We do understand the concept sometimes as 80:20. The first 80% of a product takes about 20% of time to make and the remaining 20% takes 80% of the time. Well, making a good product is another 80:20 split and making a great product is yet another one if not more. So you really spend 25-30 times more time and effort on great product than on a simply working one.

Comment: Re:Why Shouldn't I Work for the NSA? (Score 1) 247

by aralin (#49385981) Attached to: NSA Worried About Recruitment, Post-Snowden

You are simply deluded. You know what was NSA called before it was widely know it exists. No Such Agency. Shining a light on it will only drive the real efforts into more secrecy. Once NSA is exposed a new secret agency we won't know about will be created. I would not be surprised if the efforts were already underway.

YOU CANNOT PREVENT THIS! The state has too much power, too little to fear. You can only mitigate the worst excesses of abuse of power, which I described above. Once you force the government into accepting the above described abuses as price of getting the information it thinks it needs, there is no way back.

The Eastern Europe behind its Iron Curtain had a hope of the West breaking through and helping them overthrow the government and clean the house, but you have NO ONE. There is nobody more powerful than the US government. There is no hope for you to get any sort of external help once the repression starts. NONE. So you better not speed it up. It has already started in Guantanamo it will spread, but fighting NSA will make it spread even faster.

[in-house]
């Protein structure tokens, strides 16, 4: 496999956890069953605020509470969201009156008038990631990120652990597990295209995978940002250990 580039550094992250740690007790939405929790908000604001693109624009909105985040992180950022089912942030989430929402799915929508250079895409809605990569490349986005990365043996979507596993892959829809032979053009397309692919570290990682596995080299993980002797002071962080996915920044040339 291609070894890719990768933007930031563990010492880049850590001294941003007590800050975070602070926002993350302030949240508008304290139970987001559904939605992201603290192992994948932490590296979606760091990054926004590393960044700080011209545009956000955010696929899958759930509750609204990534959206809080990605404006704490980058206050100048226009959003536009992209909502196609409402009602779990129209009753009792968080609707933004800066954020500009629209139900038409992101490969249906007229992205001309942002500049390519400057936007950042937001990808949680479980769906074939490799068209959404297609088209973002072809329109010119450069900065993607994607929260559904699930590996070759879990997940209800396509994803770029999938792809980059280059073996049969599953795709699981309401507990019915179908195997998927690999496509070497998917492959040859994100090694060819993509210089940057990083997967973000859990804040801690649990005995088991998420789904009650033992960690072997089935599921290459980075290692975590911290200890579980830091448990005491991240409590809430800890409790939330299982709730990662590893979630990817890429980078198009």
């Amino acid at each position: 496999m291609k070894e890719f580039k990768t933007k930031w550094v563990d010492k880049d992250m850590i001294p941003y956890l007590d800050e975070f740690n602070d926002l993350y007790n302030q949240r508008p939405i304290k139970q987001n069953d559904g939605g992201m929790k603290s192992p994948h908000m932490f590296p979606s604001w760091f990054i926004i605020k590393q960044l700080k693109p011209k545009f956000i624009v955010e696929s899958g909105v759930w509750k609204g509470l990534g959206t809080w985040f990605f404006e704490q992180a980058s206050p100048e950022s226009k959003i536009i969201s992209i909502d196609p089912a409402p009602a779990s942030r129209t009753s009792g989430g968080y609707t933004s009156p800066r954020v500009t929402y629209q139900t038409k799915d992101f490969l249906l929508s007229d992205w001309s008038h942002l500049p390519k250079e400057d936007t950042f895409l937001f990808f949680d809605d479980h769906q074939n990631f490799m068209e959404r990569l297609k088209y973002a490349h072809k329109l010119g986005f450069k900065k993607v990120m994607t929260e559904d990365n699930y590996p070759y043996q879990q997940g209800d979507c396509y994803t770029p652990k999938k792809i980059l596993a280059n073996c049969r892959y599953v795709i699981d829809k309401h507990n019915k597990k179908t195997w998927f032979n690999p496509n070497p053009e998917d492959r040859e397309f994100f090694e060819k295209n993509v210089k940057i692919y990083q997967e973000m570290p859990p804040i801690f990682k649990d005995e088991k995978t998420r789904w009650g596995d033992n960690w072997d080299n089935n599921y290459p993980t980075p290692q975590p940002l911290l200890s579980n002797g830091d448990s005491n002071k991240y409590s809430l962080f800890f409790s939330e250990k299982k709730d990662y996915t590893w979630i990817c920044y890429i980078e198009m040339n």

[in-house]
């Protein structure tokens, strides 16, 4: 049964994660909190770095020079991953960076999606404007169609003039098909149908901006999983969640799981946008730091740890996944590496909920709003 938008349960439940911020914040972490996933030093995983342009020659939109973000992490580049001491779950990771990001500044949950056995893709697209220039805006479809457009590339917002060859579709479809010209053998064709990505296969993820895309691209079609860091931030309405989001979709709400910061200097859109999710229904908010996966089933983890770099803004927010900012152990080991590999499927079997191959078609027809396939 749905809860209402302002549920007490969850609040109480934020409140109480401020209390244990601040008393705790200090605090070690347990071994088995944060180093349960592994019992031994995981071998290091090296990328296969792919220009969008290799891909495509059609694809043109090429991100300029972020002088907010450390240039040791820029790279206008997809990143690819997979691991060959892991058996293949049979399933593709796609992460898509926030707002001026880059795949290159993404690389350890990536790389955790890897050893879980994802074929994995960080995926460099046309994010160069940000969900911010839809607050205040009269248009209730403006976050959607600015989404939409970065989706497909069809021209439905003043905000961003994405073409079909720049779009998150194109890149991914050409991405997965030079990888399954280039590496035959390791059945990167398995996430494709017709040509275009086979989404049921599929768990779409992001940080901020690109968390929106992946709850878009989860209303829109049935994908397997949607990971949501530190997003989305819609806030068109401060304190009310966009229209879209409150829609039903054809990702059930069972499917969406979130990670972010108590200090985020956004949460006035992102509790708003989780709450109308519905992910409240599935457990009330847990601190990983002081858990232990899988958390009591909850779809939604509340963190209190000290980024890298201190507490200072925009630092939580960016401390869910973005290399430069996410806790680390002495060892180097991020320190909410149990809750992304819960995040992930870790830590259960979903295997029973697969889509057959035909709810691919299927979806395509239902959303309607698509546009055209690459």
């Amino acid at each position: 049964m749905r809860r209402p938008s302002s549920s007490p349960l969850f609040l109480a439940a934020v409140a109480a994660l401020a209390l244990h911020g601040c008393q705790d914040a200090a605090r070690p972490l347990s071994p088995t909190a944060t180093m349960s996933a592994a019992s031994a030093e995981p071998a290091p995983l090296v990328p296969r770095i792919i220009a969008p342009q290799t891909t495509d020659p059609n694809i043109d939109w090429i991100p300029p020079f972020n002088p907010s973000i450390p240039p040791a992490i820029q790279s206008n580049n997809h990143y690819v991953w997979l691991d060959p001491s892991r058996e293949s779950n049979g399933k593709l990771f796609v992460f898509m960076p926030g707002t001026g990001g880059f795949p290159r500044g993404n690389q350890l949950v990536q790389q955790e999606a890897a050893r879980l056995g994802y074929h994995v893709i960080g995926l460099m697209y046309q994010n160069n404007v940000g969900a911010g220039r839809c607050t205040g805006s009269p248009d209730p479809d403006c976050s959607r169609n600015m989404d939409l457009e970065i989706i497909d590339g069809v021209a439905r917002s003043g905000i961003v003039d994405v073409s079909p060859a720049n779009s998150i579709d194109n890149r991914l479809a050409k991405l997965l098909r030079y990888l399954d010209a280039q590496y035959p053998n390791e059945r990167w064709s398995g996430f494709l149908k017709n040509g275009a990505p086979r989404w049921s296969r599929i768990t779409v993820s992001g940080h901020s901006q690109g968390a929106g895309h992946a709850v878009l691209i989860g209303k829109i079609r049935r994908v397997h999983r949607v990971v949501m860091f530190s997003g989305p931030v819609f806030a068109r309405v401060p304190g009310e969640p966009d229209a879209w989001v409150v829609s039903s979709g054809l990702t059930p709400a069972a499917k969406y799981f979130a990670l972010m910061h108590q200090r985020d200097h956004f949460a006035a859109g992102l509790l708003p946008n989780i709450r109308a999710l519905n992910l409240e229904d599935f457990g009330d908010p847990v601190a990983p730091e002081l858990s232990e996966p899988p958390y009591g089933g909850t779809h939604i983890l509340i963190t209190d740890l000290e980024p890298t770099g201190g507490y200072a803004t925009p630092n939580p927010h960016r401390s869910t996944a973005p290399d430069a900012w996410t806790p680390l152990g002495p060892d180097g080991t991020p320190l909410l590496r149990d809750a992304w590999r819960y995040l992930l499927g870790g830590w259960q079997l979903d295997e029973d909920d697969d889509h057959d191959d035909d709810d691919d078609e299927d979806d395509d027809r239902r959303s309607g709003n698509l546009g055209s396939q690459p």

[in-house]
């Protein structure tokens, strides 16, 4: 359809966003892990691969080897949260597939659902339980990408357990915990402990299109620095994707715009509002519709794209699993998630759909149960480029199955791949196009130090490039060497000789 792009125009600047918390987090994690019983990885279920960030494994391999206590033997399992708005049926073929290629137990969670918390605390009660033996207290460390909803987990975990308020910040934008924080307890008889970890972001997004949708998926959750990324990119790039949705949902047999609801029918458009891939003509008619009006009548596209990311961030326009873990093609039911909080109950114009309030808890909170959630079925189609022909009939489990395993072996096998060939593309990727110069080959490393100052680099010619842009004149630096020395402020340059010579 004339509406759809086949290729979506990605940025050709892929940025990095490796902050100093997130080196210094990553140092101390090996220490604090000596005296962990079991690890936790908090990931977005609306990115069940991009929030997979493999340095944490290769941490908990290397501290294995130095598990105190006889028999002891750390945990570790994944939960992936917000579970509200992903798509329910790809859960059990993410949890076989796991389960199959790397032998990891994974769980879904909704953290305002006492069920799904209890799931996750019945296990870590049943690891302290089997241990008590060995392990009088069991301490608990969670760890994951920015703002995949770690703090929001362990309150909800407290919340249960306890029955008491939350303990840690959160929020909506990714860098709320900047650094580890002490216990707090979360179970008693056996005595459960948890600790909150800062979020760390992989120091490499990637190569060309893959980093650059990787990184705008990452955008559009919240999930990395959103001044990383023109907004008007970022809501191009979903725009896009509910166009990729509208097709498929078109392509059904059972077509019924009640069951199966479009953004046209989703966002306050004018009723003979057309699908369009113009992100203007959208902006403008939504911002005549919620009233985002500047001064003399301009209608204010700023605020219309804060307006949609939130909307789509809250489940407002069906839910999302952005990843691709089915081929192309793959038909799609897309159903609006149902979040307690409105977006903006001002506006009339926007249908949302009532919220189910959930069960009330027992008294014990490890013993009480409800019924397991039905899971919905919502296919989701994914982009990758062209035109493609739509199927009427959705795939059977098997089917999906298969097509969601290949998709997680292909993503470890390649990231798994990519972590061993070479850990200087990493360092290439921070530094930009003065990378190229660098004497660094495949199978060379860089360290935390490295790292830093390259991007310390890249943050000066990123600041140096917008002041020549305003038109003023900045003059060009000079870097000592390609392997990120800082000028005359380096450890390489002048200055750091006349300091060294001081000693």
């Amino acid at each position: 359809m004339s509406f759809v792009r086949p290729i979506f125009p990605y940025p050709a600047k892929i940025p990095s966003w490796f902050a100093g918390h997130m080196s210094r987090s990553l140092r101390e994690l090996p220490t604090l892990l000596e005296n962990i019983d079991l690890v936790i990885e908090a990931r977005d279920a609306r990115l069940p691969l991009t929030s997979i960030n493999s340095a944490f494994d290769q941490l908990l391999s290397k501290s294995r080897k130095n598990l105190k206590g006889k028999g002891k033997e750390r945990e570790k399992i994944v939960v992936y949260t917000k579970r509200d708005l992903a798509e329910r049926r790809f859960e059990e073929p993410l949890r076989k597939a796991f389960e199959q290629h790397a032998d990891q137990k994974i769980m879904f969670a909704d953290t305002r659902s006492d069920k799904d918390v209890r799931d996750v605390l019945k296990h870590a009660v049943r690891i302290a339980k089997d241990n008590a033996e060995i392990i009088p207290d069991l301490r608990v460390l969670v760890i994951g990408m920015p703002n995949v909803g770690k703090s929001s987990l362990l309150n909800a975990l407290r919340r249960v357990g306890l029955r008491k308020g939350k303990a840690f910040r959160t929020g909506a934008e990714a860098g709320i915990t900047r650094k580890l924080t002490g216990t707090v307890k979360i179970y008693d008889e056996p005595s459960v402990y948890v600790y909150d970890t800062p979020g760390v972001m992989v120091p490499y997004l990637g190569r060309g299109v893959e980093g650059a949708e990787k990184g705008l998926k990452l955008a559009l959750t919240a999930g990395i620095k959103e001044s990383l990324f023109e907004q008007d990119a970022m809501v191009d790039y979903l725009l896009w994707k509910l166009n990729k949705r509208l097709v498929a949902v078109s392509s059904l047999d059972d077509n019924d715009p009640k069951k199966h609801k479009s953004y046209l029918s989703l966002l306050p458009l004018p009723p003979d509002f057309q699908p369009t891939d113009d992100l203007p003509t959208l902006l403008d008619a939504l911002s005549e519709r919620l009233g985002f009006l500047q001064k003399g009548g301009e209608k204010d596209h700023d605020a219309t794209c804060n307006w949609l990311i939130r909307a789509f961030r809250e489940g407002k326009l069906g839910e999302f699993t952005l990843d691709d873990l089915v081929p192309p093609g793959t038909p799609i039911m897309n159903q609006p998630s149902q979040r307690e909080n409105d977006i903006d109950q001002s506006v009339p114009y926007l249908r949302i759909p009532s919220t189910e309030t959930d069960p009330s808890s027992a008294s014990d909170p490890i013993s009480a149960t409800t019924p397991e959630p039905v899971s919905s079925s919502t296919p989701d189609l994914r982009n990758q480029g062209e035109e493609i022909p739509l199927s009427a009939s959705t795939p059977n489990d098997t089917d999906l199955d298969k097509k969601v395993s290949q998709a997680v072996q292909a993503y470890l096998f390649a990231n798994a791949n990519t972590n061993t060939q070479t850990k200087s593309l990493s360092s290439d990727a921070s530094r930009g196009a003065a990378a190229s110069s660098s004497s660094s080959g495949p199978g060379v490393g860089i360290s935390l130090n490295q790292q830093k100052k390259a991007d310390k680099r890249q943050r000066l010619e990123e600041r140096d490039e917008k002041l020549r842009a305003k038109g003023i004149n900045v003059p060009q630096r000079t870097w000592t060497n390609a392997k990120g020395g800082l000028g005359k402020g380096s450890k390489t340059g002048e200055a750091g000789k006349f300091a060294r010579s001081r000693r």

There is slight chance of this country collapsing economically before it can defeat Russia and China, but that would be a very small hope to look forward to. Most likely Russia will fall soon and China soon after and that will solve any economic issues US might have had, since all of the world resources will be available for the taking.

Comment: Re:Why Shouldn't I Work for the NSA? (Score 0) 247

by aralin (#49384551) Attached to: NSA Worried About Recruitment, Post-Snowden

You should work for NSA, because the alternative to NSA is worse. Totalitarian governments like USSR, East Germany or North Korea will do anything to have a total information control of their population in order to ensure stability. We have a well established history that if they cannot get this information technologically, they will lie, cheat, extort, kidnap, bully or worse, just to get to this information. USA now falls into this category and they will do anything to have full domestic surveillance. If you don't help them achieve this goal technologically, it will have enormous human cost. The alternative of not getting this information is not acceptable to them so they will get it and you can only help to affect how they get it and how many people and lives are harmed in the process.